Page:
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ERIC Number: EJ1022167
Record Type: Journal
Publication Date: 2013
Pages: 4
Abstractor: ERIC
Reference Count: 4
ISBN: N/A
ISSN: ISSN-1529-0824
Beginner's Mind: Applying the Zen Practice of "Soshin" to Best Practices in Dance Education
Demerson, Rainy
Journal of Dance Education, v13 n3 spec iss p99-102 2013
In all of the years of training required to be an expert on any topic, teachers too often forget how to learn from the beginning. This is particularly true with regard to teaching and learning dance in U.S. primary and secondary school settings. Many P-12 dance teachers have had at least ten years of formative dance technique instruction in private studios before entering their collegiate dance training. Those first dance lessons set the foundation for how we perceive dance pedagogy and might or might not be challenged or expanded on in college training. In either case, the teaching methodology presented is usually not effectively replicated in the P-12 setting. It is important to reflect on and critique our own training before designing curricula for students. "Soshin," or "beginner's mind" (Suzuki 1970), is the Zen Buddhist concept of approaching life and its tasks as a beginner, regardless of how experienced we are. It is also sometimes translated as "fresh mind" because the practitioner enters the situation without expectations on herself or others. For the dance educator, "beginner's mind" can imply this heightened sensitivity and responsiveness to the present moment and also the capacity to think like a beginning student--to empathize with their experiences. When approaching best practice standards in education, dance teachers can frame their approach with a beginner's mind perspective to better meet the needs and talents of students who are not necessarily on a professional track. In this article, the author describes how the beginner's mind perspective influenced her to adjust her curriculum to be more appropriate for her learners and to reach them more effectively. She concludes that by utilizing "Soshin," veteran dance teachers can prevent burnout and avoid becoming boring, or worse, tyrannical. Addressing Best Practice standards with a fresh mind can balance our tendencies, visions, and current conditions. From this viewpoint we can customize goals and expectations for the P-12 dance class, redefine academic and artistic excellence, encourage shared leadership, and appropriately evaluate the process.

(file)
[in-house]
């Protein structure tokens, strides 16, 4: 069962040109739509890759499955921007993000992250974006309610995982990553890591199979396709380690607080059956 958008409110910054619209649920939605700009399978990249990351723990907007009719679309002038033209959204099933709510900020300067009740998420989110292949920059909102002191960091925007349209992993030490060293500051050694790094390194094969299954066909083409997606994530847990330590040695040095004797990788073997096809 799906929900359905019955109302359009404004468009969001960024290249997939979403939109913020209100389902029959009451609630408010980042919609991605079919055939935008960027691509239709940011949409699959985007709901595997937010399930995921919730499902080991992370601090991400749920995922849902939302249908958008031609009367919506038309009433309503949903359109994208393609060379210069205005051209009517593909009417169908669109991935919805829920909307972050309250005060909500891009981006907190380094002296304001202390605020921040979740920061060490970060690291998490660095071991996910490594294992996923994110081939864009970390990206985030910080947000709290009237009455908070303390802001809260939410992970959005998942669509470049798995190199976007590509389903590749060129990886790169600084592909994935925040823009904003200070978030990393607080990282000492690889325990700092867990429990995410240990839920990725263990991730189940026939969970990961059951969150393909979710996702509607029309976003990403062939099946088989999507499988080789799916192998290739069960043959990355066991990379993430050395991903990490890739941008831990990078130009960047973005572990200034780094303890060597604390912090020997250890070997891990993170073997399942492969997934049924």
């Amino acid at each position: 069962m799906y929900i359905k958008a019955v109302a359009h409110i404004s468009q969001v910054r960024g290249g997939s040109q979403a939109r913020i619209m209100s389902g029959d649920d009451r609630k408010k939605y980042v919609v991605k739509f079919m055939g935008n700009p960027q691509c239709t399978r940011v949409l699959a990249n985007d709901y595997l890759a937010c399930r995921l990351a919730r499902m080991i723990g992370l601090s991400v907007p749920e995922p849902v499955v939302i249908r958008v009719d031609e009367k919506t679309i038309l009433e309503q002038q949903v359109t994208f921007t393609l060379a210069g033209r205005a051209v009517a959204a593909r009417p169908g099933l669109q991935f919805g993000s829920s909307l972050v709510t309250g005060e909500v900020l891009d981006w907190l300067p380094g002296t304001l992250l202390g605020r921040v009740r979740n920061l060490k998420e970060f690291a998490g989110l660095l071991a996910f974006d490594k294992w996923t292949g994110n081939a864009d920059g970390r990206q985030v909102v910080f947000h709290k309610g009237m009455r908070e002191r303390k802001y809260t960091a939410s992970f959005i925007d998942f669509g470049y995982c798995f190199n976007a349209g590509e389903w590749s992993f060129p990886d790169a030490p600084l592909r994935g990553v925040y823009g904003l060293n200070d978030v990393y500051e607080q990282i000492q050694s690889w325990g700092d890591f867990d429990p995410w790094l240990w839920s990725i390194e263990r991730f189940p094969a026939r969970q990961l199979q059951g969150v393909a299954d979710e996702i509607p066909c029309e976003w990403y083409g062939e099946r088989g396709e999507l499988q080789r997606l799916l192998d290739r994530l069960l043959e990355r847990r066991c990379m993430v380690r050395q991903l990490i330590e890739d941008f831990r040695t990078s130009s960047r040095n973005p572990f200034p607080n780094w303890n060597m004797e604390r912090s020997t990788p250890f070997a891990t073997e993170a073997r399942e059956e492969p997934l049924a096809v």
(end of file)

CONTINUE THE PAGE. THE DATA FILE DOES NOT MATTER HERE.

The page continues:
Routledge. Available from: Taylor & Francis, Ltd. 325 Chestnut Street Suite 800, Philadelphia, PA 19106. Tel: 800-354-1420; Fax: 215-625-2940; Web site: http://www.tandf.co.uk/journals
Publication Type: Reports - Descriptive; Journal Articles
Education Level: Elementary Secondary Education
Audience: N/A
Language: English
Sponsor: N/A
Authoring Institution: N/A